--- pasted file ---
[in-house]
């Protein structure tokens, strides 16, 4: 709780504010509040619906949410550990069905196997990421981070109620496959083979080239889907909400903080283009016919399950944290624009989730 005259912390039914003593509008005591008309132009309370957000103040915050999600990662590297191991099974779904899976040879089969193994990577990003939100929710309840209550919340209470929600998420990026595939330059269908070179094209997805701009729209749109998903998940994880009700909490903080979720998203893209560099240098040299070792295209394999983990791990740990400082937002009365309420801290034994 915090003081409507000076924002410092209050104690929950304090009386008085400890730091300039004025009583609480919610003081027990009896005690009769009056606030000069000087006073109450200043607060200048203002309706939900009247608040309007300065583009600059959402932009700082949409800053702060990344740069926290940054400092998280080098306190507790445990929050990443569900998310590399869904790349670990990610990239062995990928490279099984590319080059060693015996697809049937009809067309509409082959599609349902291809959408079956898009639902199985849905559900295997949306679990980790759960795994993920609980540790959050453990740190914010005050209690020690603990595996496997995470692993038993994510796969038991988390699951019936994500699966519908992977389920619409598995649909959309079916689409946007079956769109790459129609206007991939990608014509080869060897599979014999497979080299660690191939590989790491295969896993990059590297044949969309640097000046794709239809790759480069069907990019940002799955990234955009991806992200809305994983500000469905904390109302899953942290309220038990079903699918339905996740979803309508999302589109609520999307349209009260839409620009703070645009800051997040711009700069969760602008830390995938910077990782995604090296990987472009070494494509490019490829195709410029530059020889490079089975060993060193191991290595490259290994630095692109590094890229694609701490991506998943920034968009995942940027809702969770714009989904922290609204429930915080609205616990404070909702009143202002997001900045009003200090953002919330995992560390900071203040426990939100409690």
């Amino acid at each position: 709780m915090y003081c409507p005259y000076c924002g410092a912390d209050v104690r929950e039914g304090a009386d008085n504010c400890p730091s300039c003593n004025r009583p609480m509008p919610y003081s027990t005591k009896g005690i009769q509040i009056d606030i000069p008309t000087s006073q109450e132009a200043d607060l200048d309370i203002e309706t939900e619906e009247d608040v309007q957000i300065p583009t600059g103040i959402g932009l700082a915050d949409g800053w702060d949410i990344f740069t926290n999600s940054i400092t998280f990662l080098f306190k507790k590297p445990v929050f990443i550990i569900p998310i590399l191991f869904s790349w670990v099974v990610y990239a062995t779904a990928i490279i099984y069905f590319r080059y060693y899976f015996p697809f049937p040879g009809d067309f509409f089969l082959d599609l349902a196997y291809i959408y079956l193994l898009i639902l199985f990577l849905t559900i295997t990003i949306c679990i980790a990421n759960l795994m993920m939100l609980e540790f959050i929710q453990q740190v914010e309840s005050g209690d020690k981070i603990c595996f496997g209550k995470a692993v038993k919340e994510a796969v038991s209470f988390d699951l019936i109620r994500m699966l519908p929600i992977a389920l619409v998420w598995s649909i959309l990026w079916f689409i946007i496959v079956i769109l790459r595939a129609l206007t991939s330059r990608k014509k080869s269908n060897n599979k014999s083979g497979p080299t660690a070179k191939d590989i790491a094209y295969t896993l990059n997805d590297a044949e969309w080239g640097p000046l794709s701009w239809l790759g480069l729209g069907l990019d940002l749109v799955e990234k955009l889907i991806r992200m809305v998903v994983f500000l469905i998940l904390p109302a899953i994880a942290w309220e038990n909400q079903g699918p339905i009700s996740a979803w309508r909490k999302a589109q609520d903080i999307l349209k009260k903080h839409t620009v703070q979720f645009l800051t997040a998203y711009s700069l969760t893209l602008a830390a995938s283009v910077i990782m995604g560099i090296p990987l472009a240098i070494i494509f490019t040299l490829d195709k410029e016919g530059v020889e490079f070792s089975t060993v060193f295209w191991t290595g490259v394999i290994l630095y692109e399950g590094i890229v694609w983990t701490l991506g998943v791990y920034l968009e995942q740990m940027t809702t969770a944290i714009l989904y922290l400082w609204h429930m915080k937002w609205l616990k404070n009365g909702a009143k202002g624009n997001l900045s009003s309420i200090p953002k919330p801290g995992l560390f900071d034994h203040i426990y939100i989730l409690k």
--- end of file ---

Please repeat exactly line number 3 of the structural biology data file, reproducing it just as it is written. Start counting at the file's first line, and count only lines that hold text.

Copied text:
């Amino acid at each position: 709780m915090y003081c409507p005259y000076c924002g410092a912390d209050v104690r929950e039914g304090a009386d008085n504010c400890p730091s300039c003593n004025r009583p609480m509008p919610y003081s027990t005591k009896g005690i009769q509040i009056d606030i000069p008309t000087s006073q109450e132009a200043d607060l200048d309370i203002e309706t939900e619906e009247d608040v309007q957000i300065p583009t600059g103040i959402g932009l700082a915050d949409g800053w702060d949410i990344f740069t926290n999600s940054i400092t998280f990662l080098f306190k507790k590297p445990v929050f990443i550990i569900p998310i590399l191991f869904s790349w670990v099974v990610y990239a062995t779904a990928i490279i099984y069905f590319r080059y060693y899976f015996p697809f049937p040879g009809d067309f509409f089969l082959d599609l349902a196997y291809i959408y079956l193994l898009i639902l199985f990577l849905t559900i295997t990003i949306c679990i980790a990421n759960l795994m993920m939100l609980e540790f959050i929710q453990q740190v914010e309840s005050g209690d020690k981070i603990c595996f496997g209550k995470a692993v038993k919340e994510a796969v038991s209470f988390d699951l019936i109620r994500m699966l519908p929600i992977a389920l619409v998420w598995s649909i959309l990026w079916f689409i946007i496959v079956i769109l790459r595939a129609l206007t991939s330059r990608k014509k080869s269908n060897n599979k014999s083979g497979p080299t660690a070179k191939d590989i790491a094209y295969t896993l990059n997805d590297a044949e969309w080239g640097p000046l794709s701009w239809l790759g480069l729209g069907l990019d940002l749109v799955e990234k955009l889907i991806r992200m809305v998903v994983f500000l469905i998940l904390p109302a899953i994880a942290w309220e038990n909400q079903g699918p339905i009700s996740a979803w309508r909490k999302a589109q609520d903080i999307l349209k009260k903080h839409t620009v703070q979720f645009l800051t997040a998203y711009s700069l969760t893209l602008a830390a995938s283009v910077i990782m995604g560099i090296p990987l472009a240098i070494i494509f490019t040299l490829d195709k410029e016919g530059v020889e490079f070792s089975t060993v060193f295209w191991t290595g490259v394999i290994l630095y692109e399950g590094i890229v694609w983990t701490l991506g998943v791990y920034l968009e995942q740990m940027t809702t969770a944290i714009l989904y922290l400082w609204h429930m915080k937002w609205l616990k404070n009365g909702a009143k202002g624009n997001l900045s009003s309420i200090p953002k919330p801290g995992l560390f900071d034994h203040i426990y939100i989730l409690k």